Style Louis XVI / Ref.12311
Collin-Wagner - 18th century building clock revisited in the second half of the 19th century
Depth: 5'' ⅛ 13cm
Diameter: 58'' ¼ 148cm
France, 18th and 19th century
This wooden building clock was made at the end of the 18th century by the company J. Bernard Henri WAGNER. It takes for its frame the same decoration of laurel leaf torus seen on the clock of the marble court of the Versailles palace in gilded stone, made in 1769 by Pépin, under the direction of Leroy, the king's watchmaker. It is one of the only elements preserved from the original clock made under Louis XV, the dial and the mechanism having been changed during the 19th century to give it its current Neo-Louis XIV style.
Curiously, our clock does not seem to have had a full bottom when it was created in the 18th century since we can see at the back, under the current dial, the presence of another openworked wooden dial displaying the Roman numerals of the hours. This particularity makes our clock a rare achievement of this period. Restored during the XIXth century, this openworked wooden dial was hidden by the affixing of a zinc plate dial on which the numbers were painted as well as the name of the company modified in "Collin Wagner" in 1852.
Indeed, this house of clock making was created in 1790 in Paris by J. Bernard-Henri WAGNER, sometimes called "Wagner uncle". He was joined a few years later by his nephew Bernard-Henri Wagner who took over the company and diversified it by manufacturing various and varied machines such as meters, metronomes or weather vanes. Rewarded with silver medals at every exhibition of French industrial products, the reporter of the 1844 exhibition said of the company that "The name Wagner is to big watchmaking what the names Berthoud and Breguet are to precision watchmaking". In 1852, three years before his death, Bernard-Henri Wagner sold the company to Armand-François Collin, who in turn became one of the most prominent watchmakers in Paris. He was awarded a prize at the 1855, 1860, 1867, 1875 and 1878 World Fairs, and in 1881 he won a gold medal at the International Electricity Exhibition. In 1867, he made a clock for the cathedral Notre-Dame de Paris. Its mechanism of more than two meters, disappeared in the dramatic fire of April 15, 2019, allowed to tell the time on four dials placed in dormer windows in the transept. It is also to him that we owe many other building clocks in Paris, notably those of the churches of Saint-Germain-l'Auxerrois and Saint-Augustin, that of the basilica of Sainte-Clotilde and the town halls of the 4th, 11th and 12th districts.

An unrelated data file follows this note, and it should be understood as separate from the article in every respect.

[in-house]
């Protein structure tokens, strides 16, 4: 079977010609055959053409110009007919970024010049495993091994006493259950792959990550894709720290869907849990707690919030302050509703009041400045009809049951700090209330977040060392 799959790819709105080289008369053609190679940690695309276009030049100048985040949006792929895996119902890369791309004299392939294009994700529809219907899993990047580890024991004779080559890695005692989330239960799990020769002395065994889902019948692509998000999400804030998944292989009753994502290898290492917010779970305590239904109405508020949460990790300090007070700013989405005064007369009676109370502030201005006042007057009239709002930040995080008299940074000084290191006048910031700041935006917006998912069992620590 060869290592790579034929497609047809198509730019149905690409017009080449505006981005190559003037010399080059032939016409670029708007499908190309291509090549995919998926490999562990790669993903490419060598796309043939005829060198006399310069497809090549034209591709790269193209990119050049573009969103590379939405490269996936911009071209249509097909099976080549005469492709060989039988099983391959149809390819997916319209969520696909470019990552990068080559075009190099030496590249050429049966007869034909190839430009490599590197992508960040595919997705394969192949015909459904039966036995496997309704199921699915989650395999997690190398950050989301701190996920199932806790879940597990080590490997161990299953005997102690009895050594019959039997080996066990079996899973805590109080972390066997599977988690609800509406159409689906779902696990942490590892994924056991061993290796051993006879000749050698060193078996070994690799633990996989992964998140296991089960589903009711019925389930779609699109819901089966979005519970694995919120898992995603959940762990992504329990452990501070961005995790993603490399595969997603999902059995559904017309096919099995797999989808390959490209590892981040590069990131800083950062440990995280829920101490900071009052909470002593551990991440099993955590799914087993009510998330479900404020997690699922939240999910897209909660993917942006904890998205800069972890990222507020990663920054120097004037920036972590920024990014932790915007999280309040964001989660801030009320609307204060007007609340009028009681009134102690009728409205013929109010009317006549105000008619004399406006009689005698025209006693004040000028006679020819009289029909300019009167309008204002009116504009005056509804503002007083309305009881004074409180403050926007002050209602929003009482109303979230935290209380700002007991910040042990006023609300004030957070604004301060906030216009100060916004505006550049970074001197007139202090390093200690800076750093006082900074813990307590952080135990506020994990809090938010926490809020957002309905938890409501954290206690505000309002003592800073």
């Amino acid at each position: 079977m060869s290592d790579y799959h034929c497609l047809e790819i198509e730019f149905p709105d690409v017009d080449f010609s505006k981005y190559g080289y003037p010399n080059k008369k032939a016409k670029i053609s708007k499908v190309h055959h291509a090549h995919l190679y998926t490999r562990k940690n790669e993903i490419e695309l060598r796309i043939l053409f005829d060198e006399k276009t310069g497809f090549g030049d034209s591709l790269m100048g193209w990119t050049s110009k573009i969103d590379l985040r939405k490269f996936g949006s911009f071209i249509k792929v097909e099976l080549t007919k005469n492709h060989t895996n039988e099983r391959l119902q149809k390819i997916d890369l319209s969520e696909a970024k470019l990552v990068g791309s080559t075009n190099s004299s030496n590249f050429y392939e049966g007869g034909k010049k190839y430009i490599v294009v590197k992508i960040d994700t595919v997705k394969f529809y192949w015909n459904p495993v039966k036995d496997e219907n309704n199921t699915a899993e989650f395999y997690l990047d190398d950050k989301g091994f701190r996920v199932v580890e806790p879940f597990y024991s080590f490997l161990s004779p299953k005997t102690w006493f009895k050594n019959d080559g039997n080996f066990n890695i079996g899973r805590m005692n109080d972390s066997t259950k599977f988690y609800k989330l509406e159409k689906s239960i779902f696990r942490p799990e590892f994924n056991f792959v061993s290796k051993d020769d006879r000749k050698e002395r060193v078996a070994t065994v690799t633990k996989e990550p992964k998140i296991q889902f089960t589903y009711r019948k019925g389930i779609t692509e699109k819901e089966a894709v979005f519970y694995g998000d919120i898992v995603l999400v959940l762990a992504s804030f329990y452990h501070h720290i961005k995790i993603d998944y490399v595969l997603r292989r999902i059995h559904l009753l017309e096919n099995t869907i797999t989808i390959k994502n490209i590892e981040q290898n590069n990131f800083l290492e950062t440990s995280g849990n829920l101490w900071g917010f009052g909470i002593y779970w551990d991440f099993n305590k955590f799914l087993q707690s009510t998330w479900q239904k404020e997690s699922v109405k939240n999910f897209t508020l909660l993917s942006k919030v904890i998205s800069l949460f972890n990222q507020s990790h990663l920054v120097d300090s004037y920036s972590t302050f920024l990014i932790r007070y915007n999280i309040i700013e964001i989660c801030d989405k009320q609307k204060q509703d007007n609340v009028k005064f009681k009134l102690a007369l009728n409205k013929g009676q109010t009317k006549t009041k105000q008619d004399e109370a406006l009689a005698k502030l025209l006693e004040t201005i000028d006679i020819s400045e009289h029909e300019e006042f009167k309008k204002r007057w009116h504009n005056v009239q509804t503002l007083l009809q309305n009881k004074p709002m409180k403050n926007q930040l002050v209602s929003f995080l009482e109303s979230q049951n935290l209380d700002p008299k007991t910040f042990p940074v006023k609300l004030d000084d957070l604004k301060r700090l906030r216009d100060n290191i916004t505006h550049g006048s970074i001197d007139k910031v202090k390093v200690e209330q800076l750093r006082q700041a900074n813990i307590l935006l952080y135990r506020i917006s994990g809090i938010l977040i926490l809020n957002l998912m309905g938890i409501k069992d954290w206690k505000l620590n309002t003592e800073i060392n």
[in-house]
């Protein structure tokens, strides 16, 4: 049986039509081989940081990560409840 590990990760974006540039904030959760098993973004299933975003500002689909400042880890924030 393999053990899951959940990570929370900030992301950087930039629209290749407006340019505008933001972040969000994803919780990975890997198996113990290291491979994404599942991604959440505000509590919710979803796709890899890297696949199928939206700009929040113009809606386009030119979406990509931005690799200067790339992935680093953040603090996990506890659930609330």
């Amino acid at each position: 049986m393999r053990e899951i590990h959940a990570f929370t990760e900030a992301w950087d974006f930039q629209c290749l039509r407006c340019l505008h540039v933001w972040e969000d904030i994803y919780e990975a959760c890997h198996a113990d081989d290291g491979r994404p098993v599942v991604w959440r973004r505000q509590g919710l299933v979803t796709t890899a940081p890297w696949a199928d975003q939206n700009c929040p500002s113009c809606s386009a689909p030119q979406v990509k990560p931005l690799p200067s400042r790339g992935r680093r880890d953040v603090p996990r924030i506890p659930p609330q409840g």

The company was sold again in 1884 to Château Frères et Cie and remained in business until 1935, 145 years after its creation in 1790.
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